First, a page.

Below is a short checklist of good practice suggestions (in no particular order).

Checklist

 

  1. Not incur debts in the first instance.
  2. Checking invoices and ATO tax office statements carefully – ensuring there are no additional, unapproved items.  Particularly in relation to taxation matters, it is critical that you check these thoroughly!
  3. Disputing unapproved items quickly.  Ideally in writing.  Particularly concerning alleged taxation debts, directors tend to do the opposite.  And, a director under pressure already, often fails to fully read a tax notice of assessment.  (Sometimes they are just plain depressing).  A director must resist the urge to bury the document and should immediately dispute any tax ruling or assessment that they believe is incorrect.  Failing to dispute assessments can have huge consequences later when and if a creditor’s statutory demand has been issued – options become vastly more limited.
  4. Putting everything in writing.  i.e. using email particularly when entering contractual arrangements.  This can provide an important record of the exact agreement.
  5. Confirming discussions in writing by email after discussing things with the other party.  i.e. if one side has made concessions about the debt, the time when due or payable or similar, send an email immediately afterwards confirming what was discussed.  It’s much easier to remember at the time than 2 months later.
  6. Keeping documents and records.  Ideally electronically in an inbox.
  7. Backing up and saving documents and records.  There are many good free or low-cost cloud solutions for storing emails and documents.

If your company needs help arranging its file, contract and legal documentation, or if your company needs to dispute a tax notice of assessment or director’s penalty notice call us for a free consultation or request a quote.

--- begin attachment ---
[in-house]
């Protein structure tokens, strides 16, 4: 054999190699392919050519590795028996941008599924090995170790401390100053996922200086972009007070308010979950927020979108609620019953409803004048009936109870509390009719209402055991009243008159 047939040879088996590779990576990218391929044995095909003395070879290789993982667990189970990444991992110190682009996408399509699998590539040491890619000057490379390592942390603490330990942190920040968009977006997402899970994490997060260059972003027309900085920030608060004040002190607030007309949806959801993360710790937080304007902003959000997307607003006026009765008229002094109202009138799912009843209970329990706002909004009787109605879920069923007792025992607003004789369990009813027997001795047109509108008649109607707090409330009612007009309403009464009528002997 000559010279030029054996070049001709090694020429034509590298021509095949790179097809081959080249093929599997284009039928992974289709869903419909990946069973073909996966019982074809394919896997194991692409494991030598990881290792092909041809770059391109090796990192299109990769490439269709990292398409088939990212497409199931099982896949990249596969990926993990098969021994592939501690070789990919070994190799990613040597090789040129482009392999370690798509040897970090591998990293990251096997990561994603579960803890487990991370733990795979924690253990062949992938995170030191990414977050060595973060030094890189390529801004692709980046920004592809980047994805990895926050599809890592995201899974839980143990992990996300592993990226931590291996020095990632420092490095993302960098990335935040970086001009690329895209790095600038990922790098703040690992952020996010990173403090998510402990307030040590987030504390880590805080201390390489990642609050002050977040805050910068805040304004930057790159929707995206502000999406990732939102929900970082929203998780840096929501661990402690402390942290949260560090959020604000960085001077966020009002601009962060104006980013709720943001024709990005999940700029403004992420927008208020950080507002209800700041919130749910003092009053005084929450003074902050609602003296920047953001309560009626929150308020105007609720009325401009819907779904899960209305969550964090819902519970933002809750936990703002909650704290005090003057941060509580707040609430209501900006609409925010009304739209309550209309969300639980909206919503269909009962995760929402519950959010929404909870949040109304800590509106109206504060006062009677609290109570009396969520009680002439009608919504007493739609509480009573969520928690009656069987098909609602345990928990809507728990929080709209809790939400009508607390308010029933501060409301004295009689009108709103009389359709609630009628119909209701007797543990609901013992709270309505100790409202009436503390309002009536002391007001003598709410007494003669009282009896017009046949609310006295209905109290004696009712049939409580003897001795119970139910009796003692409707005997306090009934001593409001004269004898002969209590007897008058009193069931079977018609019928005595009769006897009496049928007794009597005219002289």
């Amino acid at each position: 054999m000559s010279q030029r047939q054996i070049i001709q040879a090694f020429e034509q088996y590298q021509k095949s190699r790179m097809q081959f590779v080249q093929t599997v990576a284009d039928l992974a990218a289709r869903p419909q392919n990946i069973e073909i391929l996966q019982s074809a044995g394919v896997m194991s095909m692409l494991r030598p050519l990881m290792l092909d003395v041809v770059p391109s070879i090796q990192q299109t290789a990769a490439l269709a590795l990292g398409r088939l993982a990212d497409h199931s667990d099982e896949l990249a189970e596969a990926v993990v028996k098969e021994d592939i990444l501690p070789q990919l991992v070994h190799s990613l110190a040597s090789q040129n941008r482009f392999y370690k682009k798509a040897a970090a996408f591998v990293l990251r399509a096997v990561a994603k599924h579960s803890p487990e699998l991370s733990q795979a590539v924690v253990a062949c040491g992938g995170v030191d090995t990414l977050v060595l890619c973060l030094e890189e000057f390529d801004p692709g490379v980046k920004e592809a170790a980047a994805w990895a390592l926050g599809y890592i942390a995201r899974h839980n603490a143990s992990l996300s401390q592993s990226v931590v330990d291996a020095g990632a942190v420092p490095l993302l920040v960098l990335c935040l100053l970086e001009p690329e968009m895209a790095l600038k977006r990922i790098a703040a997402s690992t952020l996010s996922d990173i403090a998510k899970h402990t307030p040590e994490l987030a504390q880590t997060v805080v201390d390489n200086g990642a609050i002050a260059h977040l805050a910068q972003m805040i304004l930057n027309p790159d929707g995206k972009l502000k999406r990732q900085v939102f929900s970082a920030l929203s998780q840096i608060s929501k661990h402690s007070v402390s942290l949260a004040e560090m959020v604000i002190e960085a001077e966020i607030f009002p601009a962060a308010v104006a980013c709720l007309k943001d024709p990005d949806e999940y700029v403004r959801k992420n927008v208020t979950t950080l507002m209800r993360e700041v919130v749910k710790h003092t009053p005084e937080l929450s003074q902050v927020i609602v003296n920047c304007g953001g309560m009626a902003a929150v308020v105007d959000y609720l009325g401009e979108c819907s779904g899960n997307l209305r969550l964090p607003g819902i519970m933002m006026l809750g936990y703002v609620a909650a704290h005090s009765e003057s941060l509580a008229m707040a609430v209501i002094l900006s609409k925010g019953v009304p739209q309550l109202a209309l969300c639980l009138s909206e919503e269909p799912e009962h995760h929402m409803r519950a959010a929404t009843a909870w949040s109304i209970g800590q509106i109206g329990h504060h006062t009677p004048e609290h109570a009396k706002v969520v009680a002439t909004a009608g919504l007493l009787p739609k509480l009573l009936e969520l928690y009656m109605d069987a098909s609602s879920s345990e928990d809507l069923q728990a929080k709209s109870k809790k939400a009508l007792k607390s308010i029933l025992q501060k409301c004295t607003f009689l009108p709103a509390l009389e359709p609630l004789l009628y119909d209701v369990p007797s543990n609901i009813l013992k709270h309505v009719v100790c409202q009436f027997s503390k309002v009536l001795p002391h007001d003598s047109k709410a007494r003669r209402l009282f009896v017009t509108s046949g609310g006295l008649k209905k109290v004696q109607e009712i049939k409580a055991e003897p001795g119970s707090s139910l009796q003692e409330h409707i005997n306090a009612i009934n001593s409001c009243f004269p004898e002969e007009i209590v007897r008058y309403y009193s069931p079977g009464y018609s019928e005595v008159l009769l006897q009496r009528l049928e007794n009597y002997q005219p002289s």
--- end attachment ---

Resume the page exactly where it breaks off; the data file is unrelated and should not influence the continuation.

Call anytime on 1300-327123.

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What to do when served with a creditor’s statutory demand?

Firstly, don’t panic (straight away).  Think clearly.

For starters, it is a good idea to understand exactly what a creditor’s statutory demand (“the demand”) is?

Our related blog page is a good place to start?  It explains what a demand is in some detail.  That blog should be read if this is the first time your business has received such a demand.

But, make no mistake, a creditor’s statutory demand can have very serious consequences.

You, the director, must immediately action it by following the steps as suggested below.  Otherwise, in consultation with ourselves, action the demand using our free introductory review.

Once you’ve read this present blog and you know what a creditor’s statutory demand is, the focus moves to what now?  What to do next?

But first ….

Who, what, when, where, why, how?  

It’s a useful practice in business to always be considering these pointed questions.

But, they are probably best considered before a creditor’s demand is received.  Ideally when or before a debt is incurred.

Our separate blog on good debt practices may also be a helpful place for a business, particular if the director thinks it may be headed for a cashflow squeeze?

Having however incurred a debt, and now having been served with the demand, the director must consider what next?

The questions above are a helpful place to start.

  1. Who is making the demand?  Did you business incur a debt from this entity?  Was the debt actually incurred by the business that is named on the demand?  If not, the demand may be able to be set-aside, or better still, maybe the creditor will withdraw it without much fuss?  The demand’s requirements, discussed in another blog, are highly precise with no leeway for error.